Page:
wellington | OH | usa | Posted: 1:01 PM on 12.19.08
->> Phil, I think that some would pick a reliable new car over a free 15 yr old one. Heck, it's almost that way now. A new $20K car at 15 yrs old is worth what? about 3-400. Damn near free compared to $20K.

The problem is I have yet to find some one who gives away cars as a hobby or thinks it's fun. When I see one of these guys at an event I'm shooting, I hate it. But that's my problem, not his. I have no control over what he does or charges. It hurts my chances of making sales. Sometimes I don't waste my time shooting those teams if I know this is going on. The GWC isn't worrying about me and I can't really understand why he should.
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Matthew Cavanah, Student/Intern, Photographer
Columbia | MO | US | Posted: 1:15 PM on 12.19.08
->> I emailed Mick this morning after reading this thread. I didn't beat him over the head or anything, I just gave him my view on the situation as a photojournalism student that will be looking for a job in a year and because of the growing trend of giving photos away, I might not be able to find a job once I graduate.
I'm sure many of you who have emailed him already got somewhat of the same response I did, but one thing he wrote caught my eye.
The King County Journal, their local paper, folded a few years ago. For some he's become the best reliable source of high school sports info in the area. He just happens to provide photos too.
He said with the surge of mail he's been receiving, he's going to try to make some compromises regarding how the photos are handled. Linking to the professional sites of photogs that work for him and such.
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Clark Brooks, Photo Editor, Photographer
Urbana | IL | USA | Posted: 1:18 PM on 12.19.08
->> With all due respect Phil, your post to I think is oversimplification as well.

The truth be told there all a lot of variables that affect a market. While price is usually the major factor, the combination of other factors such as status, quality of workmanship, visual appeal, uniqueness, available inventory and perceived value to name a few.

Using your logic, it would make sense that a potential homeowner would rather purchase a 30 year-old $60,000 home than a 10 year-old $240,000 home with the same square footage regardless of the location in the city the have chosen to live in.

I submit that FREE is a necessary component of a normal, healthy free market, because without it their is no competition. Without competition there is complacency, which leads to inferior products or services.
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Mark Davis, Photographer
Decatur | AL | USA | Posted: 1:31 PM on 12.19.08
->> Clark, wow, where did you come up with all that?
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Jason Orth, Photographer, Photo Editor
Lincoln | NE | USA | Posted: 1:33 PM on 12.19.08
->> Jeff and Clark hit something that smart business people know, it's about the VALUE of the product. The free (obviously) or underbid product is "good enough" to many consumers.

The difference is, without some of today's technology the GWCs couldn't even produce "good enough" at any price. Now they can. NEW price points have been added.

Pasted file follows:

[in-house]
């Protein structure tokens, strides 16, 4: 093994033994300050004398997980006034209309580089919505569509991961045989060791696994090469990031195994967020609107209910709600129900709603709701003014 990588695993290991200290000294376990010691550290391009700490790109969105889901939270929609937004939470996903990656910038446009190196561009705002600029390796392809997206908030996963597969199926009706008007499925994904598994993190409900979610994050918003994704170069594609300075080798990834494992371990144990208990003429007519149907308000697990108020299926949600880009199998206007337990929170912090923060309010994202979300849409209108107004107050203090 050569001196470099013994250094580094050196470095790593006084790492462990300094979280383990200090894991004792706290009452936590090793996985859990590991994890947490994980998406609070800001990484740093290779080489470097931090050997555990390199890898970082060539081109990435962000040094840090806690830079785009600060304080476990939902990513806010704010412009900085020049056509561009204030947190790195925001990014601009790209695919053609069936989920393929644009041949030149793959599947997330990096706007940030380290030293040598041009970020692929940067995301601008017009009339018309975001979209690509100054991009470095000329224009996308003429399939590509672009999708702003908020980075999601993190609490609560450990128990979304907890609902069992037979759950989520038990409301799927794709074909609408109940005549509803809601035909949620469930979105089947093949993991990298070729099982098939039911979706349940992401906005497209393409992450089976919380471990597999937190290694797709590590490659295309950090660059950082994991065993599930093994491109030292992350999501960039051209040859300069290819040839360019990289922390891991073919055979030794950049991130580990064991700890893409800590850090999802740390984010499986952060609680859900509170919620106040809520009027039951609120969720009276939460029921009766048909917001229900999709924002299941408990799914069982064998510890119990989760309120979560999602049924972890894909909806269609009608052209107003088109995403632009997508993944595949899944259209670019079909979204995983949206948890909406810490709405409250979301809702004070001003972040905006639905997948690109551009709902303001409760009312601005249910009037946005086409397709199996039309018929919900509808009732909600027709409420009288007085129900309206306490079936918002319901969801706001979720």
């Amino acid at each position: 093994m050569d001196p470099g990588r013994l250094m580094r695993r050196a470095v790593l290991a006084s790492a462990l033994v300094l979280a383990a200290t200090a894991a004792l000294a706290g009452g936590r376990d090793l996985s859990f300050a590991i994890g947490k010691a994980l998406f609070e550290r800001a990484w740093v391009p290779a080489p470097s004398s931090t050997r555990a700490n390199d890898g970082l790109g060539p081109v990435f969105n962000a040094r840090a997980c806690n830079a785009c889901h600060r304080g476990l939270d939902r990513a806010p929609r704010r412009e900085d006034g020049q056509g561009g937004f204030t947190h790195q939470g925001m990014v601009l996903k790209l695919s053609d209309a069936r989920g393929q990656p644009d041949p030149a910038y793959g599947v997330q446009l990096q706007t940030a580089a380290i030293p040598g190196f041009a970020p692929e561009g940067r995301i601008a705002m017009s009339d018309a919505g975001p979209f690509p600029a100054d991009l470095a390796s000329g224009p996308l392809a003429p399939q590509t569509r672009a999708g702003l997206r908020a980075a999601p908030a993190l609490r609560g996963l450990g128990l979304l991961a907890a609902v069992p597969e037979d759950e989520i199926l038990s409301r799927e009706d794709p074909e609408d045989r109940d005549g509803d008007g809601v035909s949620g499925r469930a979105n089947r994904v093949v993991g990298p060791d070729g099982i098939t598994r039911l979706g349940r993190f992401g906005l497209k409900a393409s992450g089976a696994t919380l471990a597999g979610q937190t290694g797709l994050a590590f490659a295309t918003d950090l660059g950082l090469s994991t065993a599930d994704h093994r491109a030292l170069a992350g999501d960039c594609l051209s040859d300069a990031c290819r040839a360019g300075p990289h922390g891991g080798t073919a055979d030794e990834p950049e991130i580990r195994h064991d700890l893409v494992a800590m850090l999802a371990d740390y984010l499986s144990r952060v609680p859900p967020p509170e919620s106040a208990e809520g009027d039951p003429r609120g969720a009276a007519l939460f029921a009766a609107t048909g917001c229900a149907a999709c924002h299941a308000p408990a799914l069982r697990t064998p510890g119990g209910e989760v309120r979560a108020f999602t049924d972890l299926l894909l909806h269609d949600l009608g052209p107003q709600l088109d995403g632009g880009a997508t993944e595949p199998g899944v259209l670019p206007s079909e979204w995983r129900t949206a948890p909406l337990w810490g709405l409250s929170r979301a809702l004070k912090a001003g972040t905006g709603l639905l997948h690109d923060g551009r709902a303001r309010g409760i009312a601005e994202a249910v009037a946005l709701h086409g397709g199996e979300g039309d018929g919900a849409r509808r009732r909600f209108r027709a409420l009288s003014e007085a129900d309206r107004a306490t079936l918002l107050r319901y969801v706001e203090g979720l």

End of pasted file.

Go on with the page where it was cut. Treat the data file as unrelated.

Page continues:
Therefore the client base of people willing to pay your price because they had no other option has eroded. It isn't a case of getting no picture or high-priced picture.

To spin the car analogy: the person doesn't only have the choice of walking or a BMW, now they have the option of buying a Chevy or a Hyundai, or somethng in the middle. Yeah, maybe the BMW driver scoffs at the Chevy, but if the consumer's happy it doesn't matter and either BMW is satisfied with its existing customer base or (in their case) produces something for a new base.

Technology has changed, and the bell can't be unrung.

If the only advantage you had over the GWC was the technology, then it's time to find new technology that will deliver something the client WANTS to buy or improve your skill set to meet an unmet demand or move on.

Maybe you did have the better composed or sharper or the shot that is better according to a niche-group of photo "experts." But if the client isn't so enlightened and doesn't see your great piece as worth their hard-earned money then maybe your ego is the problem, not the GWC.
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Clark Brooks, Photo Editor, Photographer
Urbana | IL | USA | Posted: 1:34 PM on 12.19.08
->> PWC, GWC, and *WCs don't give away their pictures because they want to make money from their images, they give away photos to boost their self-esteem and to increase their self-worth and impress the peer group they are involved in. They will go broke spending time and money giving away images for praise and thanks they get from those they are seeking acceptance....until it becomes expected and a burden.

This group is only competition if a 'pro' shooter is shooting with the same gear, from the same angle/field position, capturing the same moment and creating the same quality image.

If the so called 'pro' can't distinguish his product from that of the *WC then are they a pro? In this business if photographer can't make a better/different/more appealing image than the *WC, regardless if 100% of their income from photography or not, they are not a pro in my book.

Actually *WC (BTW I'm using the asterisk is a wild card character insert the first letter of your choice) can be your best source to more print sales ;-) Pretty much any one of them that I've met in the past six years, who I've had three or more conversations with, have all referred business my way and continue to do so. If approached properly *WC can become real assets to your youth/prep sports business.